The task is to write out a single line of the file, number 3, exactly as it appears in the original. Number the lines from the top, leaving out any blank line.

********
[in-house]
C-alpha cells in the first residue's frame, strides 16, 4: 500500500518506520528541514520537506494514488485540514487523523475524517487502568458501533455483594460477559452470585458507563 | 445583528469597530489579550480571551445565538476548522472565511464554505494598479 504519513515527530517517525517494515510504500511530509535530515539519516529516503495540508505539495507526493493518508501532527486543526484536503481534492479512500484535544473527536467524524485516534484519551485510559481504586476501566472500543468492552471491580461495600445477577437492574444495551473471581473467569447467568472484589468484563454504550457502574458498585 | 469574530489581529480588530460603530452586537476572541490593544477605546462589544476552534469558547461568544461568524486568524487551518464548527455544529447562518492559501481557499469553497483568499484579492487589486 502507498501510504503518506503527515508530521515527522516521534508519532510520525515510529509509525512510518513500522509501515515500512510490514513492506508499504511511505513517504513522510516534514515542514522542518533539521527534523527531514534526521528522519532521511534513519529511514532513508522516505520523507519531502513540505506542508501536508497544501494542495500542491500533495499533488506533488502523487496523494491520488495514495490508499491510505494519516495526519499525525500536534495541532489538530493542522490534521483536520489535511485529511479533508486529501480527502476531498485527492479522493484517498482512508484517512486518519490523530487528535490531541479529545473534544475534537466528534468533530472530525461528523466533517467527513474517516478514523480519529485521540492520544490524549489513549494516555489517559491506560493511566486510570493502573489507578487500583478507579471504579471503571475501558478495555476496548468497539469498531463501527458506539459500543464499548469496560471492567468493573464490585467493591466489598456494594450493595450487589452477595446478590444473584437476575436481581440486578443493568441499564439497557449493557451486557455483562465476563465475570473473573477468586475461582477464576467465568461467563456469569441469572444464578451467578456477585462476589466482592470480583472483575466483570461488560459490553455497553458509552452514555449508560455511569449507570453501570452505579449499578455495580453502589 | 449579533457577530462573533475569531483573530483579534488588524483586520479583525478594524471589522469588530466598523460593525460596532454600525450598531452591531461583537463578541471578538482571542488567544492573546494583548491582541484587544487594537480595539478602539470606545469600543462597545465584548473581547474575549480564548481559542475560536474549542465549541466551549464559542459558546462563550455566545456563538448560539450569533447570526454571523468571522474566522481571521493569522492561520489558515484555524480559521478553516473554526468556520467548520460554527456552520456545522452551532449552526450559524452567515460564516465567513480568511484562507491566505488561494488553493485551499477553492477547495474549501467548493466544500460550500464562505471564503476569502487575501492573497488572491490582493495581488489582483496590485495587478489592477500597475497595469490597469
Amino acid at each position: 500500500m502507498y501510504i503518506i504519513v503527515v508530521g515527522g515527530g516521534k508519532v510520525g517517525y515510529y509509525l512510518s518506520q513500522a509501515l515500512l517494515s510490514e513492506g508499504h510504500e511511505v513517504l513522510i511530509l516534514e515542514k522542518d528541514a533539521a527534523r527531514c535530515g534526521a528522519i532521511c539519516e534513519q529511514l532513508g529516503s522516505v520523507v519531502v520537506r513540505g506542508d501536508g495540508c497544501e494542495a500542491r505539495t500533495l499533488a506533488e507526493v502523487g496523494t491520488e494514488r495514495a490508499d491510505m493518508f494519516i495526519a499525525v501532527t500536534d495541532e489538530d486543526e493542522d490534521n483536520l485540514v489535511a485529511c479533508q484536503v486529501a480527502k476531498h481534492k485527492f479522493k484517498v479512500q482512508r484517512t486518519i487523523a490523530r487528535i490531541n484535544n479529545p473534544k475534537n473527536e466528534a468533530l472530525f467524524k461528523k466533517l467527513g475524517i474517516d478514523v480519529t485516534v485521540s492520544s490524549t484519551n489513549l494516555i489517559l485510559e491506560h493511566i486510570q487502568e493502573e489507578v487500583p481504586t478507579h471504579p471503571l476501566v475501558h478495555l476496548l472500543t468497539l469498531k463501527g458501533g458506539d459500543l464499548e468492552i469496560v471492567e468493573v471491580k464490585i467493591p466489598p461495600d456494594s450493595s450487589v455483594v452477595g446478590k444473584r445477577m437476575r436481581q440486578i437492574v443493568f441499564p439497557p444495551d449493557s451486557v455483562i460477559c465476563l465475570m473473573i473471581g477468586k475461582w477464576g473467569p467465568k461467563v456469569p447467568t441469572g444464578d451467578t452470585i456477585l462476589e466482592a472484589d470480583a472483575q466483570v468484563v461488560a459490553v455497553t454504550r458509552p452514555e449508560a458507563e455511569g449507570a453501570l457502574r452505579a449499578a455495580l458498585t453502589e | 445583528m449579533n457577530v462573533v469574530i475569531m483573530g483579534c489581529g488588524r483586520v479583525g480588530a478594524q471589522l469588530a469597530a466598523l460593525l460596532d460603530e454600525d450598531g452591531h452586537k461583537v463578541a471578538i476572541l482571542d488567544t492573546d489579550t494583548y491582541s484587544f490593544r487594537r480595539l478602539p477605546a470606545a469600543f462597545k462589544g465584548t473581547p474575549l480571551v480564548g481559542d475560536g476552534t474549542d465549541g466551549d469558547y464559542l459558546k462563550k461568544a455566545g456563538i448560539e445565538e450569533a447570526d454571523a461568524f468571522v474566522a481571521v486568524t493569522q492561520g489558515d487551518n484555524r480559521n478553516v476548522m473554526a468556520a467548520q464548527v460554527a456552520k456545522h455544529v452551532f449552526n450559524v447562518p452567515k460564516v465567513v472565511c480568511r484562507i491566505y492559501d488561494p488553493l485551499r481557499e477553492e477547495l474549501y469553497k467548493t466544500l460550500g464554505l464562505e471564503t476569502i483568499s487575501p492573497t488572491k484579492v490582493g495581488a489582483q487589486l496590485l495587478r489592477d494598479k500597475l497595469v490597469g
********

Amino acid at each position: 500500500m502507498y501510504i503518506i504519513v503527515v508530521g515527522g515527530g516521534k508519532v510520525g517517525y515510529y509509525l512510518s518506520q513500522a509501515l515500512l517494515s510490514e513492506g508499504h510504500e511511505v513517504l513522510i511530509l516534514e515542514k522542518d528541514a533539521a527534523r527531514c535530515g534526521a528522519i532521511c539519516e534513519q529511514l532513508g529516503s522516505v520523507v519531502v520537506r513540505g506542508d501536508g495540508c497544501e494542495a500542491r505539495t500533495l499533488a506533488e507526493v502523487g496523494t491520488e494514488r495514495a490508499d491510505m493518508f494519516i495526519a499525525v501532527t500536534d495541532e489538530d486543526e493542522d490534521n483536520l485540514v489535511a485529511c479533508q484536503v486529501a480527502k476531498h481534492k485527492f479522493k484517498v479512500q482512508r484517512t486518519i487523523a490523530r487528535i490531541n484535544n479529545p473534544k475534537n473527536e466528534a468533530l472530525f467524524k461528523k466533517l467527513g475524517i474517516d478514523v480519529t485516534v485521540s492520544s490524549t484519551n489513549l494516555i489517559l485510559e491506560h493511566i486510570q487502568e493502573e489507578v487500583p481504586t478507579h471504579p471503571l476501566v475501558h478495555l476496548l472500543t468497539l469498531k463501527g458501533g458506539d459500543l464499548e468492552i469496560v471492567e468493573v471491580k464490585i467493591p466489598p461495600d456494594s450493595s450487589v455483594v452477595g446478590k444473584r445477577m437476575r436481581q440486578i437492574v443493568f441499564p439497557p444495551d449493557s451486557v455483562i460477559c465476563l465475570m473473573i473471581g477468586k475461582w477464576g473467569p467465568k461467563v456469569p447467568t441469572g444464578d451467578t452470585i456477585l462476589e466482592a472484589d470480583a472483575q466483570v468484563v461488560a459490553v455497553t454504550r458509552p452514555e449508560a458507563e455511569g449507570a453501570l457502574r452505579a449499578a455495580l458498585t453502589e | 445583528m449579533n457577530v462573533v469574530i475569531m483573530g483579534c489581529g488588524r483586520v479583525g480588530a478594524q471589522l469588530a469597530a466598523l460593525l460596532d460603530e454600525d450598531g452591531h452586537k461583537v463578541a471578538i476572541l482571542d488567544t492573546d489579550t494583548y491582541s484587544f490593544r487594537r480595539l478602539p477605546a470606545a469600543f462597545k462589544g465584548t473581547p474575549l480571551v480564548g481559542d475560536g476552534t474549542d465549541g466551549d469558547y464559542l459558546k462563550k461568544a455566545g456563538i448560539e445565538e450569533a447570526d454571523a461568524f468571522v474566522a481571521v486568524t493569522q492561520g489558515d487551518n484555524r480559521n478553516v476548522m473554526a468556520a467548520q464548527v460554527a456552520k456545522h455544529v452551532f449552526n450559524v447562518p452567515k460564516v465567513v472565511c480568511r484562507i491566505y492559501d488561494p488553493l485551499r481557499e477553492e477547495l474549501y469553497k467548493t466544500l460550500g464554505l464562505e471564503t476569502i483568499s487575501p492573497t488572491k484579492v490582493g495581488a489582483q487589486l496590485l495587478r489592477d494598479k500597475l497595469v490597469g